Some California lawmakers want to make sure that students learn about sexual assault before they graduate high school. At the least, affirmative-consent education can be a good catalyst for making people think about the way rape culture permeates our daily lives.
Nowhere in this country do we have an apparatus that is set up to believe those among us who are sexually harassed, abused, raped, when we tell our stories. There is no perfect case. But there is patriarchy.
The Department of Defense’s long-awaited report to President Obama on military sexual assault doesn’t show nearly enough progress in dealing with the problem, advocates for survivors say.
A New York grand jury failed to indict the officers involved in Eric Garner’s death, while the Roberts Court heard arguments in two big cases for equality advocates.
Media coverage of Bill Cosby’s alleged assaults has portrayed the public’s affection for him as the major casualty. But we should be focusing on the women who say they were attacked—and on the rape culture that concealed his reported behavior for years.
Bill Cosby tendered his resignation Monday, as his fellow board members were reportedly preparing to discuss whether he would remain on the Temple University board. The resignation comes in the wake of allegations of sexual assault made by women against the famous comedian.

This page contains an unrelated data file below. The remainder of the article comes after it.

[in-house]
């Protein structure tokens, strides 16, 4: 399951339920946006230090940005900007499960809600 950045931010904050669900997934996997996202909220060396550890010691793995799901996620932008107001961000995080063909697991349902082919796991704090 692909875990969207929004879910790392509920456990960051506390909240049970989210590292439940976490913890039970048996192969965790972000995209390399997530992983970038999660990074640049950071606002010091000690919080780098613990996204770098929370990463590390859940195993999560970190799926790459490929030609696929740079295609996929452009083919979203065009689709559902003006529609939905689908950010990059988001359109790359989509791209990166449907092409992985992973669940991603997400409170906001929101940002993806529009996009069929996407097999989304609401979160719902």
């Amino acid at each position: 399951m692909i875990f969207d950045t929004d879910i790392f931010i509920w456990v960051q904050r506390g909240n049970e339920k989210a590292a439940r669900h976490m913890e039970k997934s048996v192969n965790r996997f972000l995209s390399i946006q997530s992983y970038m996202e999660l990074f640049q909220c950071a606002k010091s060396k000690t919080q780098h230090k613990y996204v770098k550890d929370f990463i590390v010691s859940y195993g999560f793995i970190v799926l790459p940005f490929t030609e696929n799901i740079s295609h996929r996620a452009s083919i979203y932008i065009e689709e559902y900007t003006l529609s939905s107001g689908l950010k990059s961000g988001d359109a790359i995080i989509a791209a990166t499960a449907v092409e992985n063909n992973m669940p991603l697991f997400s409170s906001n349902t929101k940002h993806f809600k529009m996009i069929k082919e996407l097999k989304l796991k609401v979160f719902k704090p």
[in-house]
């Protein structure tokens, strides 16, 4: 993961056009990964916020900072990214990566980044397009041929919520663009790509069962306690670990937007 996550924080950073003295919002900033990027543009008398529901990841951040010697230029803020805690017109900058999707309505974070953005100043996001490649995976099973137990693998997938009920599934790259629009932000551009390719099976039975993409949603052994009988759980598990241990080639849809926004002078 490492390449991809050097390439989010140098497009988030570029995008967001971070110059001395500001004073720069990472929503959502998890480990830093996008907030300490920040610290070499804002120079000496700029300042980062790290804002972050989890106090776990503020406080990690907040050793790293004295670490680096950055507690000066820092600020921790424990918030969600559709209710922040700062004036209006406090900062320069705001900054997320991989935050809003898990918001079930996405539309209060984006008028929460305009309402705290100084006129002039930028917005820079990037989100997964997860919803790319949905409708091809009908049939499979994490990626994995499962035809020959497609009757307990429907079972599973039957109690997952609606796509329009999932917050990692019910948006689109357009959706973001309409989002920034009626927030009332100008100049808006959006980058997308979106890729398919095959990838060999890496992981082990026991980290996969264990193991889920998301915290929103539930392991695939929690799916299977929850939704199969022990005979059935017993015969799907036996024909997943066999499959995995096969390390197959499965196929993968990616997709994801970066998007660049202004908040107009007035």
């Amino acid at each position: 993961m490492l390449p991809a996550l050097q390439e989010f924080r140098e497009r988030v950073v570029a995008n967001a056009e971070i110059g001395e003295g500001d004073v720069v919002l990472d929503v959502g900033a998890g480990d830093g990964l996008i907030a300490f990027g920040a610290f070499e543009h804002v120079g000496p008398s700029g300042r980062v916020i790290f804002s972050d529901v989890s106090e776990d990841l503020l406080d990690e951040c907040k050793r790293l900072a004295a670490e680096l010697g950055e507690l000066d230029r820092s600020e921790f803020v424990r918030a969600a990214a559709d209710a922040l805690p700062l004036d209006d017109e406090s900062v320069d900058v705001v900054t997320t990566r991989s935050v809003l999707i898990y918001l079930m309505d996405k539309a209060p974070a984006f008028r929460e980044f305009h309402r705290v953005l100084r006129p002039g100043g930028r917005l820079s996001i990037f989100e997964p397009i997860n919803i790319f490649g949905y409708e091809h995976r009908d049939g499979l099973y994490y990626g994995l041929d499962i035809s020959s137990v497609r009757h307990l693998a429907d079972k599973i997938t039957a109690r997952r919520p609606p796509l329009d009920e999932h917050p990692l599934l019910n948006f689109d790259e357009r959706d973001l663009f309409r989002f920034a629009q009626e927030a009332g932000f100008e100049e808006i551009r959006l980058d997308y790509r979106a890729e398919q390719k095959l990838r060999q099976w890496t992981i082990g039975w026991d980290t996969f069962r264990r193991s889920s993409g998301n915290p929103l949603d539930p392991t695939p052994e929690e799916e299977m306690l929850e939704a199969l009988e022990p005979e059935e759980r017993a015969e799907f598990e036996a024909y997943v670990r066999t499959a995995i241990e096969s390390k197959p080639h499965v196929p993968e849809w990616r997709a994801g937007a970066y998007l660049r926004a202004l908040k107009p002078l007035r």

After a damning article about a gang rape at a University of Virginia fraternity erupted in a firestorm of negative press, school officials leapt into action. But the timing of their response suggests it is more a public relations strategy rather than a real attempt to effect change.
Bringing sexual and domestic violence to the forefront of public consciousness by speaking out and sharing our stories is critical, but it is only one part of enacting wide-ranging change.
The rules are the result of months of discussion with campus officials, victim advocates, and students to figure out how to implement the reauthorization of the Violence Against Women Act of 2013.
Seven members of the Sayreville high school football team now face criminal charges, including three who are charged with aggravated sexual assault. It is unclear whether the coaches knew what was going on and what will happen to them.